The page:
Let's go with the third option (without including a Prostant church, in my view; in case you want to include it, I would also include an Orthodox church). St. Peter's Basilica should go at the top of the page, the Great Synagogue of Florence in correspondence of the explanation on Judaism in Italy and the Mosque of Rome in correspondence of its citation. I don't think this should be controversial. --Checco (talk) 06:36, 1 October 2015 (UTC)
My last edit could be fine.--115ash→(☏) 09:24, 2 October 2015 (UTC)
Could... in fact, I don't support it, while I favour placing the images consistently with the text. --Checco (talk) 10:29, 2 October 2015 (UTC)
Even the GALLERY was a good option. --115ash→(☏) 14:34, 2 October 2015 (UTC)

────────────────────────────────────────────────────────────────────────────────────────────────────I agree with Checco. In plain language, the number of images is pure overkill, and it's best to keep the images in line with the text... so three images is ample. Again, I only saw a gallery as a compromise if other editors were keen to use the page as display brochure for architectural styles to be found around Italy, but it's not. I think it would be far more constructive simply add a WikiCommons link "Category:Religion in Italy" to the external links section of this article. That's the standard for parallel articles on Wikipedia. --Iryna Harpy (talk) 04:37, 4 October 2015 (UTC)

@User:115ash: Your latest edits are clearly against consensus and sources:
  • the two images you are removing have been there for years, so there was consensus for them and, as the above discussion shows, no other consensus was formed (despite the fact that both User:Iryna Harpy and I would remove some images, including that of the Florence cathedral);
  • we have a source saying that the Mosque of Rome is Europe's largest, so what's your problem with it?
--Checco (talk) 11:54, 14 December 2015 (UTC)
It seems likely that the Mosque of Rome is the largest in Europe, larger than the Baitul Futuh and the Moscow Cathedral Mosque. But that reference[1] is not a reliable source for Wikipedia. It's a website promoting archaeological tours in Rome, so has a WP:COI in emphasising the glory of Rome, it is not the work of authorities on modern religious buildings of Europe (see the FAQ for the organisations concerned) and it is not being meticulously updated (see again the FAQ for the boilerplate Latin "Lorem ipsum dolor sit amet...."). Can you provide a WP:RS? NebY (talk) 12:21, 14 December 2015 (UTC)
We can definitely find a better source (go ahead, please! it looks like you know Rome, Latin and the issue itself better than me). I did not add the source, in fact. Anyway, there is no reason why removing "Europe's largest" and its inadequate source, while leaving "one of the largest in the Western world" without any source. --Checco (talk) 12:57, 14 December 2015 (UTC)
Thank you NebY, I have removed [2] because it is not a reliable source. JimRenge (talk) 16:25, 14 December 2015 (UTC)

References

  1. ^ Marco Placidi. "La Moschea di Roma". sotterraneidiroma.it. 
  2. ^ Marco Placidi. "La Moschea di Roma". sotterraneidiroma.it. 

────────────────────────────────────────────────────────────────────────────────────────────────────We clearly haven't resolved the issue of de-cluttering the image component of the article. I've gone further and removed the Krishna temple (please bear in mind that the Krishna movement is an offshoot of Hinduism, but is not recognised as Hinduism). Multiple images representing minor religious sects - which is what the Hare Krishnas' are - is UNDUE clutter. I realise that I'm taking a bit of an upside-down approach to this by letting it stand at 115ash's latest removals + an additional removal of my own, but it might be a good starting point for a fresh take on which images should take precedence. --Iryna Harpy (talk) 04:55, 5 January 2016 (UTC)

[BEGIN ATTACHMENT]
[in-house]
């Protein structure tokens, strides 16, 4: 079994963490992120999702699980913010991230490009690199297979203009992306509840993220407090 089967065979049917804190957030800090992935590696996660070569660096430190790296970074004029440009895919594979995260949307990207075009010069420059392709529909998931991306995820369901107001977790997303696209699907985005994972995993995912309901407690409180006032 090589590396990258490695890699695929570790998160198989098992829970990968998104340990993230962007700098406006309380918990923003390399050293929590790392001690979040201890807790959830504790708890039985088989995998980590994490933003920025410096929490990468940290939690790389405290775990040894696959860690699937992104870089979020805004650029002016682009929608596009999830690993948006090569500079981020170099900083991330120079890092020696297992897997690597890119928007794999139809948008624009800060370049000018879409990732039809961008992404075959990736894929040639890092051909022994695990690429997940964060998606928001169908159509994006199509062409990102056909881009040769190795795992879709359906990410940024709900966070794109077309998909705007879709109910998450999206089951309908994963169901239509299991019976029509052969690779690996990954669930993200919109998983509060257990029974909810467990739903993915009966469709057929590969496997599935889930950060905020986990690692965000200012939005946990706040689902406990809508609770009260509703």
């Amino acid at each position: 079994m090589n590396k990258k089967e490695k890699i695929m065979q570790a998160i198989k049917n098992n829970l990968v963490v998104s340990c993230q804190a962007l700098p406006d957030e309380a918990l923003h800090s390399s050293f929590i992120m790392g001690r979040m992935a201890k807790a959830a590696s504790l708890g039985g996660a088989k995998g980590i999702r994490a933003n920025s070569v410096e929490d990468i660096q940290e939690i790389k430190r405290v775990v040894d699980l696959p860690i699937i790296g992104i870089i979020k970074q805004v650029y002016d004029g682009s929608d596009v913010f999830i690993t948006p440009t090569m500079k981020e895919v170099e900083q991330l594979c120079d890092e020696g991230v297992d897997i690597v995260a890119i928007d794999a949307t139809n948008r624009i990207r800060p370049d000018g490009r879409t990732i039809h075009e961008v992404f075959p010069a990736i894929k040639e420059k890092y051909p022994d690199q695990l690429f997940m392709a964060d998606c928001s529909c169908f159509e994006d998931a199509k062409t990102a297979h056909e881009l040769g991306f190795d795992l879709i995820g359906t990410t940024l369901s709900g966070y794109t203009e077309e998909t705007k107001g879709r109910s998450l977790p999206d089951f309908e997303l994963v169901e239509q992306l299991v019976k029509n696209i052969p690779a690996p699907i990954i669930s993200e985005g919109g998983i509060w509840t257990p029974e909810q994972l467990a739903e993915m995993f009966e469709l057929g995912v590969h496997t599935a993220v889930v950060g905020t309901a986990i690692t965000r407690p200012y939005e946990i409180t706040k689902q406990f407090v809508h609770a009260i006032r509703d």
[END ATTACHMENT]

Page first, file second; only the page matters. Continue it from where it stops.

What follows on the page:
The images of the Albanian church and the Waldensian one have long been part of the article, the Italo-Albanian Catholic Church and the Waldensian Evangelical Church being native churches of Italy. Moreover, the Italo-Albanian Catholic Church has three or four times the membership of Judaism in Italy, while Waldensians are probably little more than Jews. This said, I agree that the Hare Krishna's temple was out-of-scope here and I always agreed that the article has too many images, but we haven't found a consensus yet. After Iryna Harpy's bold move, I decided that it is time for me to be bold too and that was time to remove the Greek Orthodox cathedral in Venice and the Catholic cathedrals of Milan and Florence: Greek Orthodox Christians are a tiny minority (far less important than Italo-Albanians and Waldensians from a historical point of view), while Catholics are already represented by St Peter's Basilica. --Checco (talk) 07:48, 5 January 2016 (UTC)
Ciao Checco, I find your removal of pictures ok, but I have a little remark: St. Peter lies in Vatican city, not in Italy, so I think that it is out of scope here. It would be better to use another church (St. John, the Duomo in Milan, Santa Maria del Fiore). Alex2006 (talk) 09:23, 5 January 2016 (UTC)
That is undoubtely true, but we should eschew such a formality/technicality in this case: it is more relevant and coherent to the article's content to underline, through an image, that Rome (and, thus, Italy) is home to the Vatican and the Holy See. --Checco (talk) 09:28, 5 January 2016 (UTC)
Then maybe it would be better to underline this in the caption, since a similar picture has already been removed from the religion section of the "Italy" article. Alex2006 (talk) 09:43, 5 January 2016 (UTC)
I disagree with that change in Italy.
While not seeing any need for it, I will improve the caption. Please edit it as you like.
--Checco (talk) 09:59, 5 January 2016 (UTC)
~Thanks! Then you can try to reinsert it. I think that it was removed about six months ago. Alex2006 (talk) 14:50, 5 January 2016 (UTC)

Catholic patron saints[edit]